Time-of-Day-Dependent Dietary Fat Consumption Influences Multiple Cardiometabolic Syndrome Parameters in Mice

Department of Epidemiology, University of Alabama at Birmingham, Birmingham, AL, USA.
International journal of obesity (2005) (Impact Factor: 5.39). 03/2010; 34(11):1589-98. DOI: 10.1038/ijo.2010.63
Source: PubMed

ABSTRACT Excess caloric intake is strongly associated with the development of increased adiposity, glucose intolerance, insulin resistance, dyslipidemia, and hyperleptinemia (that is the cardiometabolic syndrome). Research efforts have focused attention primarily on the quality (that is nutritional content) and/or quantity of ingested calories as potential causes for diet-induced pathology. Despite growing acceptance that biological rhythms profoundly influence energy homeostasis, little is known regarding how the timing of nutrient ingestion influences development of common metabolic diseases.
To test the hypothesis that the time of day at which dietary fat is consumed significantly influences multiple cardiometabolic syndrome parameters.
We report that mice fed either low- or high-fat diets in a contiguous manner during the 12  h awake/active period adjust both food intake and energy expenditure appropriately, such that metabolic parameters are maintained within a normal physiologic range. In contrast, fluctuation in dietary composition during the active period (as occurs in human beings) markedly influences whole body metabolic homeostasis. Mice fed a high-fat meal at the beginning of the active period retain metabolic flexibility in response to dietary challenges later in the active period (as revealed by indirect calorimetry). Conversely, consumption of high-fat meal at the end of the active phase leads to increased weight gain, adiposity, glucose intolerance, hyperinsulinemia, hypertriglyceridemia, and hyperleptinemia (that is cardiometabolic syndrome) in mice. The latter perturbations in energy/metabolic homeostasis are independent of daily total or fat-derived calories.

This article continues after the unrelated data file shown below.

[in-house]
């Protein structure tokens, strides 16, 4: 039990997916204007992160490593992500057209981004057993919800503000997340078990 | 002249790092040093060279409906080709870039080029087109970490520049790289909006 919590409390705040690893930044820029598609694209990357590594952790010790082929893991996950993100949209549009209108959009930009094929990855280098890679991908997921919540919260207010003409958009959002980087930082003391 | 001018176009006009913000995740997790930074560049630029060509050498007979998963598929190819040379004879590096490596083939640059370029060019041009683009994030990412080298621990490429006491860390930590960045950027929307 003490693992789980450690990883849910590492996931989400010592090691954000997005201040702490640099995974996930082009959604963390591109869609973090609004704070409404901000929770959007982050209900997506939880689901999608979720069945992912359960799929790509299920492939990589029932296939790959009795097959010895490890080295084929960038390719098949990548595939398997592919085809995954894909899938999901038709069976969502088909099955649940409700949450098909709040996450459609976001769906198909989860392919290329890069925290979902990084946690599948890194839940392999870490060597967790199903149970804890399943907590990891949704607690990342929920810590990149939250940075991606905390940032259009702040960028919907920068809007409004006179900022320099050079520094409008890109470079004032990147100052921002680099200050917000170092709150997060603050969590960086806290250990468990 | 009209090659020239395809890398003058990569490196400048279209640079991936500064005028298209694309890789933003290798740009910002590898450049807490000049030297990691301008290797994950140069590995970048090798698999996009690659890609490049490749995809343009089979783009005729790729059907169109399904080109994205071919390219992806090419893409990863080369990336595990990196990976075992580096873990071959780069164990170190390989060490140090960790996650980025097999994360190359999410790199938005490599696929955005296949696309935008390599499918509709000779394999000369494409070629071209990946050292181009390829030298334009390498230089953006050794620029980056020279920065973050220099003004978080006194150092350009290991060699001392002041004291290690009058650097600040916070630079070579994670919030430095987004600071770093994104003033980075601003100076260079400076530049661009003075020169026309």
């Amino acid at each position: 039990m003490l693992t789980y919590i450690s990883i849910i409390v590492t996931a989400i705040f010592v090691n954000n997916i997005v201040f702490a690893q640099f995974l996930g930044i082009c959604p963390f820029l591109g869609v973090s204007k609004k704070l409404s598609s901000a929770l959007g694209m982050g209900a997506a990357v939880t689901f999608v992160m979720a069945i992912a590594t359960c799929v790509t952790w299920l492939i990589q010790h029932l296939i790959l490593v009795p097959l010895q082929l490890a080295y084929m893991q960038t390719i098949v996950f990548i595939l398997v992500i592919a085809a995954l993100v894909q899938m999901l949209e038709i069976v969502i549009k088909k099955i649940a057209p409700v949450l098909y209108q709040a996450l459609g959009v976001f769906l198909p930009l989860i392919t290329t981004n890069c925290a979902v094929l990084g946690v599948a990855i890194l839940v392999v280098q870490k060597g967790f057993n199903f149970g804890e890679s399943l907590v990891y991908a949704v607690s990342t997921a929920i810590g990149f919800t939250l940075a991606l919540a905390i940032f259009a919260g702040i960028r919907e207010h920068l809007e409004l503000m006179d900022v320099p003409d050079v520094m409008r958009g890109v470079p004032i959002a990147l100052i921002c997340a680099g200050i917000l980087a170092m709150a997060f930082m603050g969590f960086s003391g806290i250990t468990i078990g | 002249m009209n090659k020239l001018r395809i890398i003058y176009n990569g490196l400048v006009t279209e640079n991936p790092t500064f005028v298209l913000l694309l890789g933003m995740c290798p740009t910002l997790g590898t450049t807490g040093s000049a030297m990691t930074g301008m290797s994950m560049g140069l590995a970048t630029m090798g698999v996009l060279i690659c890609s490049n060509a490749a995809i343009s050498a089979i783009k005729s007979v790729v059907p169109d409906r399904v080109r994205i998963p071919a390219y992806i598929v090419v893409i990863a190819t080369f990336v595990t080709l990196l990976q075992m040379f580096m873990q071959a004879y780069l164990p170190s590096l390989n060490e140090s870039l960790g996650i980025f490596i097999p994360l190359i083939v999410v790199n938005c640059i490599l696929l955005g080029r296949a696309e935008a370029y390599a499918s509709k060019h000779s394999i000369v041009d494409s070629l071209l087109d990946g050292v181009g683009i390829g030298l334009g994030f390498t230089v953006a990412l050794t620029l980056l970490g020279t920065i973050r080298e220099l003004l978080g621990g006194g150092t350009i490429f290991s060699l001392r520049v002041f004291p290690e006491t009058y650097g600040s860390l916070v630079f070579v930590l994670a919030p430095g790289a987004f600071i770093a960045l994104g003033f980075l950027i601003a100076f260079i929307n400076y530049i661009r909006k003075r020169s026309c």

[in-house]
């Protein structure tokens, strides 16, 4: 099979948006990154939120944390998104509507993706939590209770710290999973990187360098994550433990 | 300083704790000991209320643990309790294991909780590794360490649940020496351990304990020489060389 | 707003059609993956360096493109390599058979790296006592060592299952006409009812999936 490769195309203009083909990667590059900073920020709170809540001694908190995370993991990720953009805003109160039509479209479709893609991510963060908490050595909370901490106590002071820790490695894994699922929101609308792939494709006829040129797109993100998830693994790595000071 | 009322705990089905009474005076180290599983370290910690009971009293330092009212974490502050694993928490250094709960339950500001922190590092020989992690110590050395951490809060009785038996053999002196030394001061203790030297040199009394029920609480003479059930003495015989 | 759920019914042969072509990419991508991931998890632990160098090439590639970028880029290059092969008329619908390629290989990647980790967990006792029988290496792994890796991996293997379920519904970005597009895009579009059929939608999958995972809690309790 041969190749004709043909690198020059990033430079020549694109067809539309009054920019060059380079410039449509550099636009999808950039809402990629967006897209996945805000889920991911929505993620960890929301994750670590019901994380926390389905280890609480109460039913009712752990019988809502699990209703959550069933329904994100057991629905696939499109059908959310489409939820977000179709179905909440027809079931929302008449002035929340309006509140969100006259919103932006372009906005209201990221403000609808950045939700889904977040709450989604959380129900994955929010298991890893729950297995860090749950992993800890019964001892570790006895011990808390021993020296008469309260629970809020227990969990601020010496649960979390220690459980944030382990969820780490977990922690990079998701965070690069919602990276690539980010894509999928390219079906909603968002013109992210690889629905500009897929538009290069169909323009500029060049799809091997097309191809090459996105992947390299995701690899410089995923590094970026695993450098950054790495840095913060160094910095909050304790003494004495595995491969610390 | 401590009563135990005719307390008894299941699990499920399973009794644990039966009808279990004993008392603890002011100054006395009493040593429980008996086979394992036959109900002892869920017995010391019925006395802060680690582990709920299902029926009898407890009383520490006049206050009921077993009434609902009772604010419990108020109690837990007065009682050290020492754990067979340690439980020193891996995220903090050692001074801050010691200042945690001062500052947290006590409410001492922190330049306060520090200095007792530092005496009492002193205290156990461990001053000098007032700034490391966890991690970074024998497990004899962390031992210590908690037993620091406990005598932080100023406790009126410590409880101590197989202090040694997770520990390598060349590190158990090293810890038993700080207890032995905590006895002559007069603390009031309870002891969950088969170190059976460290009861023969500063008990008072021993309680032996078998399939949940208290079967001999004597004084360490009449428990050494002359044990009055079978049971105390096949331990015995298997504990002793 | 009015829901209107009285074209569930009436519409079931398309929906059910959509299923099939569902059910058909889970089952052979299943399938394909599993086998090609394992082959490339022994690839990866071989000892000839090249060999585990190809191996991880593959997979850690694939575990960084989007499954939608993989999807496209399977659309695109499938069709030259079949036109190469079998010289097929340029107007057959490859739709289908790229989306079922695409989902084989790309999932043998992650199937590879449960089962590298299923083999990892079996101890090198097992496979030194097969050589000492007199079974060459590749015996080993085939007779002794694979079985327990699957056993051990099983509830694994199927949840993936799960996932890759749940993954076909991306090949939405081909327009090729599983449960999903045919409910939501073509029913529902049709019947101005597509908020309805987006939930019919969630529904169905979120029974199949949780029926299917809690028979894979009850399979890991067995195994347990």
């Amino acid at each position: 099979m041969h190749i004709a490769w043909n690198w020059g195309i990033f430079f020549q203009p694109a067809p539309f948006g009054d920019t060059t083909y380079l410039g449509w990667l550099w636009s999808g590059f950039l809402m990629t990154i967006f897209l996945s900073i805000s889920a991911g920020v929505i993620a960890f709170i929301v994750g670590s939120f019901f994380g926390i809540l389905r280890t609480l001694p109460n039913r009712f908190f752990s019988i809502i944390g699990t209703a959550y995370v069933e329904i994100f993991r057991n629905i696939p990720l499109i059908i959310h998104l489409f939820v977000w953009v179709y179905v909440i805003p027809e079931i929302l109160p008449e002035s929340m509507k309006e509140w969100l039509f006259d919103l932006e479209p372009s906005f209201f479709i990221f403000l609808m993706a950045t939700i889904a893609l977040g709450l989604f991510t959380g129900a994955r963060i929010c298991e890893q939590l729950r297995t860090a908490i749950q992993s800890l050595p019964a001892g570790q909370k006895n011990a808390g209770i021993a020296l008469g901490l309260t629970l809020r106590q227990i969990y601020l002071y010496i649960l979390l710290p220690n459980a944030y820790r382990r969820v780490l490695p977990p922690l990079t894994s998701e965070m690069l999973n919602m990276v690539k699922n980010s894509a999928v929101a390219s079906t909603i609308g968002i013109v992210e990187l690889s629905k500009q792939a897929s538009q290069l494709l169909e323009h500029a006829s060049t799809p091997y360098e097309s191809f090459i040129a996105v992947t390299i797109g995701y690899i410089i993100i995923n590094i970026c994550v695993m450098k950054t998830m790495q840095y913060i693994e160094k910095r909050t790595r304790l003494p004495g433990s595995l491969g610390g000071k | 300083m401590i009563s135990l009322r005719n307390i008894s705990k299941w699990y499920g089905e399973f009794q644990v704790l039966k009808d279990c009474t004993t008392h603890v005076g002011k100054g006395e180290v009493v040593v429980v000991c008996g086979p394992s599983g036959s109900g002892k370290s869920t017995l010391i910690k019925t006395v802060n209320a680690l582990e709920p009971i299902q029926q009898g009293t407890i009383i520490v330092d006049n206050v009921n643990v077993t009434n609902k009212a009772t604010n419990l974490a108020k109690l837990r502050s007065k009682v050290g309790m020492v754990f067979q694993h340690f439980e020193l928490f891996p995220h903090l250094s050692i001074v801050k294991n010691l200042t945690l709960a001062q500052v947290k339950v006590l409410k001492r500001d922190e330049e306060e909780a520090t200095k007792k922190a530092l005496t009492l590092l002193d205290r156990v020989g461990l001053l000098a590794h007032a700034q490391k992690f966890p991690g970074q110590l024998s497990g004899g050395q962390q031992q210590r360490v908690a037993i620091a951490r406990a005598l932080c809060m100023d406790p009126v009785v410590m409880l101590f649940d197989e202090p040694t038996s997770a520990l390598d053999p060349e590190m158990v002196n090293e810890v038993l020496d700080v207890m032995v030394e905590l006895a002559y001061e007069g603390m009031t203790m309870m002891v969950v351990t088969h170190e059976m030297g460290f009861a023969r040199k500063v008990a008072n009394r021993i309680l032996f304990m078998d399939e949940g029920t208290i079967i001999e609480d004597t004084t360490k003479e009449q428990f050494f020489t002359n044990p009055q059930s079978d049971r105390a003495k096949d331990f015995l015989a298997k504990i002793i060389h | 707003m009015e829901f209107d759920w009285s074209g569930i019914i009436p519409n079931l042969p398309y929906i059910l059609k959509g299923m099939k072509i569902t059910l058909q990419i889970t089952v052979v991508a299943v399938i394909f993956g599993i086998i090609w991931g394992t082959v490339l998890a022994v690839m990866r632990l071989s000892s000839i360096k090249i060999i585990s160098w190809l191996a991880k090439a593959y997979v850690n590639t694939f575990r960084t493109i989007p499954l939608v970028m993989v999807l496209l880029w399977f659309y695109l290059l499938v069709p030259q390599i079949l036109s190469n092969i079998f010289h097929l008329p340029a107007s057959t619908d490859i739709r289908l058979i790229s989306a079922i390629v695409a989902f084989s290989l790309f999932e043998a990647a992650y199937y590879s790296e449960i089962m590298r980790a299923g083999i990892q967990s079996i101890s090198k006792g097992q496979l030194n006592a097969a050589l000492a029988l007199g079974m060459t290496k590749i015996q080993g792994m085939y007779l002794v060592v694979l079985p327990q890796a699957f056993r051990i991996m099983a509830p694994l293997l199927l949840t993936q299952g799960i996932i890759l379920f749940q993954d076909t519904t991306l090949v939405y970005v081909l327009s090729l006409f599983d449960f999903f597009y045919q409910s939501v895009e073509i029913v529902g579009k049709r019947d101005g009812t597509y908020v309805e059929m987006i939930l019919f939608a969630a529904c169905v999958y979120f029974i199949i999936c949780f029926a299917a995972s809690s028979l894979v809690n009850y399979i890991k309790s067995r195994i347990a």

The time of day at which carbohydrate versus fat is consumed markedly influences multiple cardiometabolic syndrome parameters.

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Available from: Molly Bray, Jul 30, 2015
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    • "Feeding regular chow diet during daytime alters energy balance in nocturnal mice, as compared to animals fed only during the night (Bray et al., 2013). When mice are forced to eat a high-fat diet during the light phase or at the end of the night, metabolic perturbations occur, inducing increased adiposity and decreased glucose tolerance (Arble et al., 2009; Bray et al., 2010). Furthermore, restricting high-fat feeding only to the active period of animals attenuates body weight gain and improves glucose and lipid metabolism (Hatori et al., 2012; Tsai et al., 2013). "
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